I see this faint city skyline often when my nine month old daughter and I go for walks around our quiet, leafy neighbourhood.
It’s a snapshot for me of how it sometimes feels to be a new mother.
Like standing in a back alley, looking wistfully at a horizon filled with busy, important people making things happen. Wearing clothes without spandex that will never get splashed on or need to be easy to nurse in. Having conversations that don’t involve comparing nap times, baby carriers and local coffee shops with change tables and high chairs. Sipping a glass of wine on a patio by the art gallery and simply admiring the flowers instead of worrying that someone is about to eat them. I used to be one of those people.
Being a mother carries a hidden kind of piercing solitude buried under a veneer of constant motion and urgency. It’s like moving to a small town where no one knows what you used to be like. Oh, sure…you can take the occasional weekend trip back to the city, wear your fancy, dry clean only clothes and pretend, but you’re a small town gal now. And yes, you happen to be the mayor, doctor, city planner, waste disposal department and only restaurateur of that small town aka New Babyville, and nothing runs without you, your hands are always full and there is always more to do, but it’s not quite the same as being a city gal, moving freely from bustling street to shop to work to cafe at will with only a wallet to lose.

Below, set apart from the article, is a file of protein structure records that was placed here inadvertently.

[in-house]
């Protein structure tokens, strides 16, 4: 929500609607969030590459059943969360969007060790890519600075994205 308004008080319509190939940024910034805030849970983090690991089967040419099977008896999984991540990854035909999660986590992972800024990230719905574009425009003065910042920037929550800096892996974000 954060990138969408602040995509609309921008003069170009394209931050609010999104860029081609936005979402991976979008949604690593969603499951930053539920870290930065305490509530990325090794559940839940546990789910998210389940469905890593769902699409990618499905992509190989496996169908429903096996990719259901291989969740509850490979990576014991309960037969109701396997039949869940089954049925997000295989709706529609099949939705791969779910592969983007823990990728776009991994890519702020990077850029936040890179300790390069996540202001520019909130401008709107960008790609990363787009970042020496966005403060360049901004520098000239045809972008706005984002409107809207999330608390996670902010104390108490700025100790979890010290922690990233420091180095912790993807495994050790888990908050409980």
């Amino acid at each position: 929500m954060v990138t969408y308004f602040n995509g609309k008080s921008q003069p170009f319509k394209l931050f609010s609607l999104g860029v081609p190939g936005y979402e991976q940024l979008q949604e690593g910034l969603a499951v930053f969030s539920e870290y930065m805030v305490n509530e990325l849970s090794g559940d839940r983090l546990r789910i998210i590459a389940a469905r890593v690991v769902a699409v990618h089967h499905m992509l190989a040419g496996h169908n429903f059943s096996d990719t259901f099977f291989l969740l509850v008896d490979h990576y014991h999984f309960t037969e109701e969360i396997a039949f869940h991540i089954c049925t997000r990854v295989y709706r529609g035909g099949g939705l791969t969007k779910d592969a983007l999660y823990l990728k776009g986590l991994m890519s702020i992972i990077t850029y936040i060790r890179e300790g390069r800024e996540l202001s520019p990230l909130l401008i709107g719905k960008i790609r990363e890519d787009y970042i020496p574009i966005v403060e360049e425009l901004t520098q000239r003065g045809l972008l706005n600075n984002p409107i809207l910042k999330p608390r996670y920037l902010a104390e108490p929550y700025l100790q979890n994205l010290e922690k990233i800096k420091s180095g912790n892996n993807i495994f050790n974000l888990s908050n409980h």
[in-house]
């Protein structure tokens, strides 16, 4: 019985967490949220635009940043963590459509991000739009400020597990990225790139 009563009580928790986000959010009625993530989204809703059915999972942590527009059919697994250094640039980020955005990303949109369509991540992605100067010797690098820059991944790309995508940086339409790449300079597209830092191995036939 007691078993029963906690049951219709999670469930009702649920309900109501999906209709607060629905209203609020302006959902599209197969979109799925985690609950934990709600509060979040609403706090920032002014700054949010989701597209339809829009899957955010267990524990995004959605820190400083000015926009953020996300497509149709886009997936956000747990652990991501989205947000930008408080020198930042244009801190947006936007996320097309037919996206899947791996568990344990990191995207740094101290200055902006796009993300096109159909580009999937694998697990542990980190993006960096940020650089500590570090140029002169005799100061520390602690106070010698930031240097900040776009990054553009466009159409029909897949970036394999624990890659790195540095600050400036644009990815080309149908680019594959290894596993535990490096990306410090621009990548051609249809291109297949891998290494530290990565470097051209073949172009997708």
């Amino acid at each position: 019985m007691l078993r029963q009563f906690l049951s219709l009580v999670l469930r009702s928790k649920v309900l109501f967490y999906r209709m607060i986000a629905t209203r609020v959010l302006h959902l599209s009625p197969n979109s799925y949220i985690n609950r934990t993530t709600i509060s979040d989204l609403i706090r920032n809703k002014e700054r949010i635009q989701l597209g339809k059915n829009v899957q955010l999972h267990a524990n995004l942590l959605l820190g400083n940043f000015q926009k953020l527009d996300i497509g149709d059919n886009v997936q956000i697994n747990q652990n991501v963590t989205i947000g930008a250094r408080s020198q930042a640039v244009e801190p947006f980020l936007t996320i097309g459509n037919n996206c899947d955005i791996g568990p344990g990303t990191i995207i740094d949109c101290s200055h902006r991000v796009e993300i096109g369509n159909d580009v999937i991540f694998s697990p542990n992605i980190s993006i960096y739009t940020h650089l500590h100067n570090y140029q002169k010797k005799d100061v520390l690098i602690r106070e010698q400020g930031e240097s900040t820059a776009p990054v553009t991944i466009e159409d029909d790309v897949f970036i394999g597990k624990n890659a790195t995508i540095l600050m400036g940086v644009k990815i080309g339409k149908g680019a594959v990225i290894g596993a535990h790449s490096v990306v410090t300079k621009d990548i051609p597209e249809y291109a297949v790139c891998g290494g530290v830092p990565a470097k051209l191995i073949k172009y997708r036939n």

Or so I tend to think on the days where I feel wistful for the past. I am reminded of Thomas Hardy’s novel, Jude the Obscure (it’s a terribly depressing read and I don’t recommend it unless you are required to…even though the metaphors are golden) and the title character’s unflinching dream of reaching the glittering city that lays on the edge of his field of vision:
Through the solid barrier of cold cretaceous upland to the northward he was always beholding a gorgeous city–the fancied place he had
likened to the new Jerusalem…and the city acquired a tangibility, a permanence, a hold on his life…”
Jude eventually makes it to the city, and finds it painfully real and unromantic, smelly and crazy like most cities are, all the while realising all the things and people he missed out on back home because he was so focused on being somewhere else.
So as I stand in my back alley, in my small town of new motherhood and gaze out over the glittering city, I take heart and take note:
I live here now. And that’s okay, because soon enough, sooner than I want to admit, this town won’t be big enough and the big shiny city will reach in and draw my favourite citizen away. We’ll pack up and move to stay close to our kids and I’ll be someone different yet again and find my old self renewed and refined, clarified by the experience of small town living.
I might even miss it.